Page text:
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Reggae renaissance - Entertainment Sunday, February 26, 2012 SO far, Jamaica Reggae Industry Association (JaRIA) has staged four Reggae Wednesdays at Emancipation Park, New Kingston. And, the events have grown from strength to strength, both in terms of the performances and patronage. The most fascinating feature of these events, especially the last one staged on Ash Wednesday, is the attendance of three generations of Jamaicans. Secondly, they're being staged in a central location, with adequate security arrangements. Thirdly, all the artistes are given adequate stage time to properly showcase their repertoire. Finally, the conditions under which the artistes are asked to perform restrict the choice of their material to songs which are fit for all members of the family. Another very satisfying feature is JaRIA's use of young musicians to back some of the pioneering artistes who were at the peak of their careers from the 1960s to the 1980s. Email:

Welcome to MusicBrainz! Dromos Records Lost Identity - Rodigan says music lacks creativity - Entertainment BY CECELIA CAMPBELL-LIVINGSTON Observer staff reporter Tuesday, February 28, 2012 British reggae historian and sound system selector David Rodigan on the turntables. INFLUENTIAL British reggae historian and sound system selector David Rodigan believes contemporary Jamaican music suffers from a lack of original ideas and creativity. According to Rodigan, the music has lost its identity. “The reason young Jamaican artistes are not making an impact internationally is because many of them are too busy trying to emulate rhythms and productions that they see on MTV and BET videos,” Rodigan told the Observer. “Consequently they are making pop, R&B and hip hoptype rhythms voiced with Jamaican accents, but that is not distinctive enough to make them stand out as being significant and different,” he added. However, he does not feel all is lost. “The root of the problem is that young Jamaican artistes are spellbound by the potential hype in a pop music world which is in itself sterile and manufactured.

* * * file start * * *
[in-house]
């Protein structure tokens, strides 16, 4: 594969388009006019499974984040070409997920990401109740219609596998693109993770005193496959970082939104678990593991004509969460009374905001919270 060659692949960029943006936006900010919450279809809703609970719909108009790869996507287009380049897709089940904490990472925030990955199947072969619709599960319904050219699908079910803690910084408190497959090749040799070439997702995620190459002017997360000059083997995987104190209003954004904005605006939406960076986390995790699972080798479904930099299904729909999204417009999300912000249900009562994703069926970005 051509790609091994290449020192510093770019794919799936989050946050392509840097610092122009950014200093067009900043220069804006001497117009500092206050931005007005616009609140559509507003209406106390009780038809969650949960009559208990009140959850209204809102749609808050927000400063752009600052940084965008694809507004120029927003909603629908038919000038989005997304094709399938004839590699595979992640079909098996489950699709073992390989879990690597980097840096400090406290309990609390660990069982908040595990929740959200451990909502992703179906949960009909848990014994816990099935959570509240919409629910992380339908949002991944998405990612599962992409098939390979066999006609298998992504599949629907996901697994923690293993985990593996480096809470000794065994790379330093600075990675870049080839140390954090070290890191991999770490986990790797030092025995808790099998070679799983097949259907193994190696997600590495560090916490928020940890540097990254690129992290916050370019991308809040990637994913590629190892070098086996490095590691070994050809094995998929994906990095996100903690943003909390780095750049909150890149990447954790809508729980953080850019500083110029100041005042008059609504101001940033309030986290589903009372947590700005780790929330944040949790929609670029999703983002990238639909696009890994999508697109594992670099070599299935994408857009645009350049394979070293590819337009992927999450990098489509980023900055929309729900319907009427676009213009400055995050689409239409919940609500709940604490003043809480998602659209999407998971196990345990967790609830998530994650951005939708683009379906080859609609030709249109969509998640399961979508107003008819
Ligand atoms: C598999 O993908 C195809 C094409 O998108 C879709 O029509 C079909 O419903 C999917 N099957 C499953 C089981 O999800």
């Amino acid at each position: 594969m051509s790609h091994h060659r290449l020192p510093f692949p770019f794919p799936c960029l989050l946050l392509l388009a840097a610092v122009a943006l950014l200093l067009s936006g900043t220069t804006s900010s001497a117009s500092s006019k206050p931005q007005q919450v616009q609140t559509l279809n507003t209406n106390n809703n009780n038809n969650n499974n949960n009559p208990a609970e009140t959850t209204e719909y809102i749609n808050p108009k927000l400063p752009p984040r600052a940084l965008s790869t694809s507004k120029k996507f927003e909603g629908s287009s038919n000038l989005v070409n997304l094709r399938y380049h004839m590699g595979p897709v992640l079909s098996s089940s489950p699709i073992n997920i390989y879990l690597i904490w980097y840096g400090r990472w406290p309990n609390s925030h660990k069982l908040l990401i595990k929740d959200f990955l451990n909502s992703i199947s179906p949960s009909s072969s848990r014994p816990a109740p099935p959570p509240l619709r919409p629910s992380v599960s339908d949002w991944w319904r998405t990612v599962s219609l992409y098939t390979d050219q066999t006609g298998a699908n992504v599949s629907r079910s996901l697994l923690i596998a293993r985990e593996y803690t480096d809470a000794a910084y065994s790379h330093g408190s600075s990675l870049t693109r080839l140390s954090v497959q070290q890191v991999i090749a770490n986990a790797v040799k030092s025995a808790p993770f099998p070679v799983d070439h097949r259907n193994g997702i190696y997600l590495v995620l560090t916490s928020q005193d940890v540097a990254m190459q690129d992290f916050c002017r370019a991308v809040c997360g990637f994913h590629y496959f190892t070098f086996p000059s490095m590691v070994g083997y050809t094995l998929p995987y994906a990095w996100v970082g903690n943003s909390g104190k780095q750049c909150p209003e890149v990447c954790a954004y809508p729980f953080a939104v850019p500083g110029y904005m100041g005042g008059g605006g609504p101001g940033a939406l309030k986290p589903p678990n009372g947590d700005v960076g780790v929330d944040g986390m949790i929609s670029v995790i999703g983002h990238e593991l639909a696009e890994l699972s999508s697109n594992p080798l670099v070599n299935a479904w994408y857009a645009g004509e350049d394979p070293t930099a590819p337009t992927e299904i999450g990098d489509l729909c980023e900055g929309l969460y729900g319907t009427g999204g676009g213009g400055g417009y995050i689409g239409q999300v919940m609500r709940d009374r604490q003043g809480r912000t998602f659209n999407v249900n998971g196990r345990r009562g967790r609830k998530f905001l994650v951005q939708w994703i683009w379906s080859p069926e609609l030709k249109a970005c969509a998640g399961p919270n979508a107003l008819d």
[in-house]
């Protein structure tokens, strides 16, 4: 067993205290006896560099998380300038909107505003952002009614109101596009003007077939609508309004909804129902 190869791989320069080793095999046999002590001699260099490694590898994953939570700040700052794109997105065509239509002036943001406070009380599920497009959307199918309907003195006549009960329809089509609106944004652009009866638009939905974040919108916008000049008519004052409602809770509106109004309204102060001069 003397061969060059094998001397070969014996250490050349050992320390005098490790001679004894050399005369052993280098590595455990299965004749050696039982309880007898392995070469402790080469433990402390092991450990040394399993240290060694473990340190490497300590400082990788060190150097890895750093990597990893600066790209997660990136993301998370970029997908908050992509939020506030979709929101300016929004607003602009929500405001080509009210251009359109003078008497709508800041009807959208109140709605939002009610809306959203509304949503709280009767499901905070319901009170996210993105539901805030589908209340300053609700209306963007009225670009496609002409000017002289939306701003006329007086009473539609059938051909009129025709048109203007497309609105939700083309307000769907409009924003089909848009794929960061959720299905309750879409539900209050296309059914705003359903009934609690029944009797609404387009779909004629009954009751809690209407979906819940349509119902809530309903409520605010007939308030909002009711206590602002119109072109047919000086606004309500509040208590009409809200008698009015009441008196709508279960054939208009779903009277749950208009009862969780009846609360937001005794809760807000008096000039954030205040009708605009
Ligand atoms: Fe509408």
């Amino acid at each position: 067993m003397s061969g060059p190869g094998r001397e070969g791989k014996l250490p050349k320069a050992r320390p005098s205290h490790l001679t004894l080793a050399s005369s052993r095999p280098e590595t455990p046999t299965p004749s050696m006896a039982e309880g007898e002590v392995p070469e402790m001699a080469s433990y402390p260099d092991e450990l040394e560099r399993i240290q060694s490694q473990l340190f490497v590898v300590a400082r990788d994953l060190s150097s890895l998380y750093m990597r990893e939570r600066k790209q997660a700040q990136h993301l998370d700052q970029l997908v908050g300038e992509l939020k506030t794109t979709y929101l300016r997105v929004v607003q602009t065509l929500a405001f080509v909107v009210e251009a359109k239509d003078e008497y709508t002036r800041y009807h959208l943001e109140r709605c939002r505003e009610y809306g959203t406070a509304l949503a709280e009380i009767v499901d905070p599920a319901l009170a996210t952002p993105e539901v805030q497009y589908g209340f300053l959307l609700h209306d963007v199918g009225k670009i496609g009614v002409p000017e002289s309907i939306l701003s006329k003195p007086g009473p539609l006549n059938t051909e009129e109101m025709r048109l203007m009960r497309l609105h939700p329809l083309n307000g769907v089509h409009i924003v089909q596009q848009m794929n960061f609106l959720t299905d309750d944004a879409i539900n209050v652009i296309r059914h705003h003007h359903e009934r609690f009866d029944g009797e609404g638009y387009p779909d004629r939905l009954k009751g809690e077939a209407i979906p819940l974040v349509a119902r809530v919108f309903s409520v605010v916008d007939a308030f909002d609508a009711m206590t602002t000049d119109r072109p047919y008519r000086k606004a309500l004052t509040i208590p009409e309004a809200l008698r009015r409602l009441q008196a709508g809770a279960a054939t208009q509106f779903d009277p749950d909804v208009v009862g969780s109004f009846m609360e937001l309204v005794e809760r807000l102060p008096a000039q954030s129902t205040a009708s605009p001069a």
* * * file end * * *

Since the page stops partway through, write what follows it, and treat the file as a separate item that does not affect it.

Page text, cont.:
Monster Jinx 25 Tempting Music Apps for the iPad What would it take to tempt you to grab an iPad? These 25 apps might just whet your appetite. And if you can't afford to buy an iPad, read on for how you can win one in AudioJungle's new competition. When iPads were first announced, we asked whether they would revolutionize music production. We - and many of you - couldn't see it becoming the hub of our musical world, but thought that it might be a good peripheral device or controller. Well, they've been out for a while now, and it's time to round up a list of useful audio apps. Win an iPad in AudioJungle's iPad Treasure Hunt AudioJungle have turned two, and to celebrate they are giving away an iPad and other prizes. First prize is a 16GB Apple iPad, while the runner up wins $150 of AudioJungle marketplace credit. Why would you want to win an iPad? 1. Cost: $19.99 "Pianist, the original iPhone piano, turns Professional in an all new iPad-only app with photo-realistic graphics and an unbelievable sound." Learn more here. 2. Cost: $0.99 3. 4.